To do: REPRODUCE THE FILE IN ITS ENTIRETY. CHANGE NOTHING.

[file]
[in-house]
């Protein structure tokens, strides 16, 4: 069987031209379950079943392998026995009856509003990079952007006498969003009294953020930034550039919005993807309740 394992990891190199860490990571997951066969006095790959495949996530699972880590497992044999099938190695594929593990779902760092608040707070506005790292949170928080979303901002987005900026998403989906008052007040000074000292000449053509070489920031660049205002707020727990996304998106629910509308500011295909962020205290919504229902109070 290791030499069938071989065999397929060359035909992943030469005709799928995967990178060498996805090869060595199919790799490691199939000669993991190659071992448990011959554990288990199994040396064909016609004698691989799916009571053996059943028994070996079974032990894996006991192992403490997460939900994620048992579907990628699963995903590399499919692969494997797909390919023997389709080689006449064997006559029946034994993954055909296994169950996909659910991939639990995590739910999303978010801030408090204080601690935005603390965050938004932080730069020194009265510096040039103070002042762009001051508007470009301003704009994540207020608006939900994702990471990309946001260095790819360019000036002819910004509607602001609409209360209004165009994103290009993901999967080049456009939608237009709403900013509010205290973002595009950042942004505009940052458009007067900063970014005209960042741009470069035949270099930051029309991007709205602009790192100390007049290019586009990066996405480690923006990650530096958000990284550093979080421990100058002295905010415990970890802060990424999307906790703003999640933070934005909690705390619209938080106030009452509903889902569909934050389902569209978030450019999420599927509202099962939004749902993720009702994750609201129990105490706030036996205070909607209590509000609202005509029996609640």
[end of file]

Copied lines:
[in-house]
């Protein structure tokens, strides 16, 4: 069987031209379950079943392998026995009856509003990079952007006498969003009294953020930034550039919005993807309740 394992990891190199860490990571997951066969006095790959495949996530699972880590497992044999099938190695594929593990779902760092608040707070506005790292949170928080979303901002987005900026998403989906008052007040000074000292000449053509070489920031660049205002707020727990996304998106629910509308500011295909962020205290919504229902109070 290791030499069938071989065999397929060359035909992943030469005709799928995967990178060498996805090869060595199919790799490691199939000669993991190659071992448990011959554990288990199994040396064909016609004698691989799916009571053996059943028994070996079974032990894996006991192992403490997460939900994620048992579907990628699963995903590399499919692969494997797909390919023997389709080689006449064997006559029946034994993954055909296994169950996909659910991939639990995590739910999303978010801030408090204080601690935005603390965050938004932080730069020194009265510096040039103070002042762009001051508007470009301003704009994540207020608006939900994702990471990309946001260095790819360019000036002819910004509607602001609409209360209004165009994103290009993901999967080049456009939608237009709403900013509010205290973002595009950042942004505009940052458009007067900063970014005209960042741009470069035949270099930051029309991007709205602009790192100390007049290019586009990066996405480690923006990650530096958000990284550093979080421990100058002295905010415990970890802060990424999307906790703003999640933070934005909690705390619209938080106030009452509903889902569909934050389902569209978030450019999420599927509202099962939004749902993720009702994750609201129990105490706030036996205070909607209590509000609202005509029996609640």